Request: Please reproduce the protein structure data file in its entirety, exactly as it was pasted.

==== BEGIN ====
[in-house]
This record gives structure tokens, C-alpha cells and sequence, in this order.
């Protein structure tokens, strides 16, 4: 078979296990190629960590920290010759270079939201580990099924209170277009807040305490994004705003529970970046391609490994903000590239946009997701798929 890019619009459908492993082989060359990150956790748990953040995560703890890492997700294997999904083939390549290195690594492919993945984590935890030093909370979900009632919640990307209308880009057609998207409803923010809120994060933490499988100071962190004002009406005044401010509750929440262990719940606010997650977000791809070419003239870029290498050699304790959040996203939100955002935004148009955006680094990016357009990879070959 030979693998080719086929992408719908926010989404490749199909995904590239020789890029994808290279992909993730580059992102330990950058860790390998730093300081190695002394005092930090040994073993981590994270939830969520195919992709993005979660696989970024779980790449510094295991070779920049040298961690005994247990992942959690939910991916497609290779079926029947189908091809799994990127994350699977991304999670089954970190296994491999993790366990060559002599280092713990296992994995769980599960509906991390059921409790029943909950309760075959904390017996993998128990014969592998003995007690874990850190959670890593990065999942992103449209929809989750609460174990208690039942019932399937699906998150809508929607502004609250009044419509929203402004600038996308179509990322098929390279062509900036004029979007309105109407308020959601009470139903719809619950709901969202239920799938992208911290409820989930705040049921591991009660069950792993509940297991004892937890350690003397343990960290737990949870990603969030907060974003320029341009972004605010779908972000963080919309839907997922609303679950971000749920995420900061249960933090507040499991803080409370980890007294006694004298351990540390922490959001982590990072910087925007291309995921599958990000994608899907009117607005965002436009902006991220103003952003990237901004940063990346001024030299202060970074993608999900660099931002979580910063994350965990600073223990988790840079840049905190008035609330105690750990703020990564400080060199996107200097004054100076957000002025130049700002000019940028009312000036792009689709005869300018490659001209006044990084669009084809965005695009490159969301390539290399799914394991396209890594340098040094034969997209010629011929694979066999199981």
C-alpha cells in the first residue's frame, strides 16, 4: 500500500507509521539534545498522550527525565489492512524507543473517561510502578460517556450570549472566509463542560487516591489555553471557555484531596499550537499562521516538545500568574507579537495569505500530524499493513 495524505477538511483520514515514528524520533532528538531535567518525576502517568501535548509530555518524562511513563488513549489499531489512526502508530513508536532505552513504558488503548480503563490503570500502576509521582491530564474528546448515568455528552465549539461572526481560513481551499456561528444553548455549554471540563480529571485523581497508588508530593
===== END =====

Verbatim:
[in-house]
This record gives structure tokens, C-alpha cells and sequence, in this order.
């Protein structure tokens, strides 16, 4: 078979296990190629960590920290010759270079939201580990099924209170277009807040305490994004705003529970970046391609490994903000590239946009997701798929 890019619009459908492993082989060359990150956790748990953040995560703890890492997700294997999904083939390549290195690594492919993945984590935890030093909370979900009632919640990307209308880009057609998207409803923010809120994060933490499988100071962190004002009406005044401010509750929440262990719940606010997650977000791809070419003239870029290498050699304790959040996203939100955002935004148009955006680094990016357009990879070959 030979693998080719086929992408719908926010989404490749199909995904590239020789890029994808290279992909993730580059992102330990950058860790390998730093300081190695002394005092930090040994073993981590994270939830969520195919992709993005979660696989970024779980790449510094295991070779920049040298961690005994247990992942959690939910991916497609290779079926029947189908091809799994990127994350699977991304999670089954970190296994491999993790366990060559002599280092713990296992994995769980599960509906991390059921409790029943909950309760075959904390017996993998128990014969592998003995007690874990850190959670890593990065999942992103449209929809989750609460174990208690039942019932399937699906998150809508929607502004609250009044419509929203402004600038996308179509990322098929390279062509900036004029979007309105109407308020959601009470139903719809619950709901969202239920799938992208911290409820989930705040049921591991009660069950792993509940297991004892937890350690003397343990960290737990949870990603969030907060974003320029341009972004605010779908972000963080919309839907997922609303679950971000749920995420900061249960933090507040499991803080409370980890007294006694004298351990540390922490959001982590990072910087925007291309995921599958990000994608899907009117607005965002436009902006991220103003952003990237901004940063990346001024030299202060970074993608999900660099931002979580910063994350965990600073223990988790840079840049905190008035609330105690750990703020990564400080060199996107200097004054100076957000002025130049700002000019940028009312000036792009689709005869300018490659001209006044990084669009084809965005695009490159969301390539290399799914394991396209890594340098040094034969997209010629011929694979066999199981």
C-alpha cells in the first residue's frame, strides 16, 4: 500500500507509521539534545498522550527525565489492512524507543473517561510502578460517556450570549472566509463542560487516591489555553471557555484531596499550537499562521516538545500568574507579537495569505500530524499493513 495524505477538511483520514515514528524520533532528538531535567518525576502517568501535548509530555518524562511513563488513549489499531489512526502508530513508536532505552513504558488503548480503563490503570500502576509521582491530564474528546448515568455528552465549539461572526481560513481551499456561528444553548455549554471540563480529571485523581497508588508530593